In the mid-1980s, less than 1 percent of the population professed a faith other than that of the two mainstream religions. There were about 150,000 members of other Protestant denominations, or "free churches." In addition there was a small Jewish community of about 600 and a small community of Orthodox Christians.
Relations between church and state have vacillated over the years. In general the state does not tolerate organizations outside of those officially sanctioned by the SED. All organizations within the socialist structure of society are designed to work together in developing a new socialist person and in restructuring society. The regime, moreover, is committed to an atheistic philosophy that views organized religion as an "opium of the masses" and, consequently, a tool of capitalist societies.
During the 1950s, the state implemented a series of measures aimed at diminishing the influence of the church. The state gradually assumed control of many of the functions traditionally under the purview of the church. Church youth groups were prohibited, and substitute youth groups under the supervision of the SED were formed, e.g., the JP and the FDJ. Religious instruction was forbidden in the schools and was replaced by the teaching of "socialist morality." Secular and socialist rituals were initiated to rival religious rituals and sacraments. A socialist name-giving ceremony replaced the traditional christening of infants, and a socialist marriage ceremony and funeral service were given official sanction.
The most significant of the new rituals, however, was the Jugendweihe (youth dedication). The Jugendweihe is an old ritual first performed in Germany in the mid-1800s. It was reintroduced by communist officials in 1954 as the official ceremony marking the entry of the youth into adulthood. Normally the Jugendweihe takes place near a child's fourteenth birthday. It is a rite of passage that corresponds to the Christian confirmation or the Jewish bar mitzvah. The child receives political ideological instruction before his or her formal initiation, which includes a vow of loyalty to the socialist state. The churches unsuccessfully resisted the Jugendweihe, at first threatening to deny confirmation to youths who had participated in the socialist ceremony. The church, however, was fighting a rearguard action in this instance. By the late 1970s, over 95 percent of all eligible East German youths had participated in the Jugendweihe. Participation was a virtual necessity for any young person who wished to secure a higher education or a good job.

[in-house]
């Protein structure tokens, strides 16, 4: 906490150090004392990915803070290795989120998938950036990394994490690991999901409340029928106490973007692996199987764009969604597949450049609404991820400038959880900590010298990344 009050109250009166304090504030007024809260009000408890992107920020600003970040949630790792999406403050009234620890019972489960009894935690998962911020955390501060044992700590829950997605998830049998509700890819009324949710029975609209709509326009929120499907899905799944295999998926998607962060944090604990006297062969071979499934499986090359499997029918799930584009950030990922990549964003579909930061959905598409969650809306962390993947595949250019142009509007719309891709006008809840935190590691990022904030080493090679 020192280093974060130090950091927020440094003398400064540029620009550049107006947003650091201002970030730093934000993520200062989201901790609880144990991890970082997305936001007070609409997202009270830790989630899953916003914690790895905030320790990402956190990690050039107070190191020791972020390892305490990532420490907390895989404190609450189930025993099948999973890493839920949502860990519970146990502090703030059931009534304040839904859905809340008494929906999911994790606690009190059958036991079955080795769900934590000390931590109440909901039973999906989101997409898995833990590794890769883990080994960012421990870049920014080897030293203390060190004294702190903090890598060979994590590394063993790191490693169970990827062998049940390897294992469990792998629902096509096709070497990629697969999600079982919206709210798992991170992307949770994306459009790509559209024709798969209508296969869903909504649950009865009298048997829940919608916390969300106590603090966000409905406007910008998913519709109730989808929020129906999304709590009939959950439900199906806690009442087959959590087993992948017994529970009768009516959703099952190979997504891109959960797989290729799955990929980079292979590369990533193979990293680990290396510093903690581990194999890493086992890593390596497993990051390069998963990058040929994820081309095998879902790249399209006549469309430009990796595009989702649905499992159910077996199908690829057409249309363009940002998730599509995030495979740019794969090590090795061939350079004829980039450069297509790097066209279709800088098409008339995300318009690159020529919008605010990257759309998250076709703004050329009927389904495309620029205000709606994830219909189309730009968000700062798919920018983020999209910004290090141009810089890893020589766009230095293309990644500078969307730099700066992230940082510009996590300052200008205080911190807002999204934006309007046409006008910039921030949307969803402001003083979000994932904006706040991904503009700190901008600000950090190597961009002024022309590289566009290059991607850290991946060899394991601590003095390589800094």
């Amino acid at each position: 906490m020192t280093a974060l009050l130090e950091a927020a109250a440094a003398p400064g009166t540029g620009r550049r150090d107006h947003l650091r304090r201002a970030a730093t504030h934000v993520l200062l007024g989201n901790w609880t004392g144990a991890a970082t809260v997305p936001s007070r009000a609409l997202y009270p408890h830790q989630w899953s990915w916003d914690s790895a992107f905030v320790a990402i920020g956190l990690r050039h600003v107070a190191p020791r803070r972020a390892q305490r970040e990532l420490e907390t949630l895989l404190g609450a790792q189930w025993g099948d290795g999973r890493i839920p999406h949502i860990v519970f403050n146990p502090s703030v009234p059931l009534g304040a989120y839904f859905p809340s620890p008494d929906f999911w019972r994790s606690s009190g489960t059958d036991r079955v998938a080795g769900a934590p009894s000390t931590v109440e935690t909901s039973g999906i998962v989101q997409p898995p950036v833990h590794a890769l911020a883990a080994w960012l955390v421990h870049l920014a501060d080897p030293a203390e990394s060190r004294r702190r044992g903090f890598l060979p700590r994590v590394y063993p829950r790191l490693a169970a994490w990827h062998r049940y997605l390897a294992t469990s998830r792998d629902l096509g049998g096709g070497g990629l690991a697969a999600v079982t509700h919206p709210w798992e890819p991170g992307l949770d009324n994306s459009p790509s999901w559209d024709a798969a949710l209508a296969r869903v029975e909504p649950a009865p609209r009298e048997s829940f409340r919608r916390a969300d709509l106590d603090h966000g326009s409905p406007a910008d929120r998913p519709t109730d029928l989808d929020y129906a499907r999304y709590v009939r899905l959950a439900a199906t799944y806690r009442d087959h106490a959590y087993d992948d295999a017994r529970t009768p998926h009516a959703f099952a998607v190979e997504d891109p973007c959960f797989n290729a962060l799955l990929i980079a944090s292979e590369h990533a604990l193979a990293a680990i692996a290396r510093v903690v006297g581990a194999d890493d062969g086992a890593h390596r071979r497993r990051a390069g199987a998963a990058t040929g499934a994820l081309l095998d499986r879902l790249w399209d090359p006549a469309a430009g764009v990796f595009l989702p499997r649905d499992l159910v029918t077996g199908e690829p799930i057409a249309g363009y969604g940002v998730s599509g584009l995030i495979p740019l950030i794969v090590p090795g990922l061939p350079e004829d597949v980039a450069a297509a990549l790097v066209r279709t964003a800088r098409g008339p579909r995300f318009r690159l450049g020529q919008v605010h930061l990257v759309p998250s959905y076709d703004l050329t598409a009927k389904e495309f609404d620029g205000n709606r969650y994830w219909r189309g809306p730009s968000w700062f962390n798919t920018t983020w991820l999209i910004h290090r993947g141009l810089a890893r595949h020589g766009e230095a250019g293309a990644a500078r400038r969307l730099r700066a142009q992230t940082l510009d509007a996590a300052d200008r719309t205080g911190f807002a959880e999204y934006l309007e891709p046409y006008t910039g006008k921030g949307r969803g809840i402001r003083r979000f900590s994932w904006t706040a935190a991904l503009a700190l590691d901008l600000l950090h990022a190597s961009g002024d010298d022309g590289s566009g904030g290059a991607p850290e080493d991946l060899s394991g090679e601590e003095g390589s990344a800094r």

Despite the restrictive measures adopted by the regime in the 1950s, however, the churches were not the object of brutal repression. Church leaders had fought Nazi fascism during the war, and many had been imprisoned along with communist leaders. A certain amount of mutual respect, therefore, had developed between the two groups. Although some clergy and local lay officials were incarcerated when the communists came to power, no top church officials were jailed, and the regime later released those who had been imprisoned.
In the 1960s, Ulbricht made overtures toward rapprochement with the Lutheran Church. The humanistic aspects of Christianity and its commitment to peace were seen as compatible with socialist philosophy. By easing restrictions, the regime hoped to enlist the support of the churches in developing a collective consciousness. In addition, certain church activities, in particular the operation of charitable institutions, were seen as socially useful and deserving of support. The main bone of contention throughout this period was the continuation of organizational unity between the churches in East Germany and West Germany.
In the 1970s, the Lutheran churches adopted a policy of "critical solidarity" with the regime. In essence this policy translated into accommodation on many issues, but at the same time the churches reserved for themselves the right to speak out on issues that were of vital concern. (The Roman Catholic Church is less vocal than the Lutheran Church.) The government has not always accepted the churches' view of critical solidarity. Rather, it has attempted to draw the Lutheran Church into closer collaboration while at the same time refraining from muzzling church leaders. Relations with the state relaxed considerably after a March 1978 meeting between Honecker and BEK leaders wherein the state made several concessions to the churches. The role of the church as an independent entity was affirmed; building permits were granted for the construction of churches in new towns; promises were made to eliminate discrimination against young Christians; and media time was allotted for religious broadcasts.
In the mid-1980s, the peace issue became a wedge between the church and the regime. Because of clerical and lay pressure, the Lutheran Church provided an organizational and spiritual impetus for the independent peace movement in East Germany. Inspired by the Biblical injunction to "beat swords into plowshares," in 1982 the Conference of Governing Bodies of the Evangelical Churches in the GDR advocated disarmament. The church also sought a "social service for peace" instead of military service for conscientious objectors.
In the 1980s, the Lutheran Church began to broaden its criticisms of the East German regime to encompass other issues as well. Church spokesmen attempted to link the peace issue with the attainment of justice and regime recognition of human rights. The Lutheran Church began to raise the issue of environmental protection, and in 1986 the church used the nuclear accident at Chernobyl in the Soviet Union to condemn the development of nuclear power in East Germany. These efforts led to a resurgence of interest in organized religion. In the 1980s, popular demand for Bibles soared and far exceeded the output of 44,000 copies a year. Since the early 1980s, young people, especially, have been attending church meetings and concerts with increasing regularity.
Data as of July 1987
East Germany Table of Contents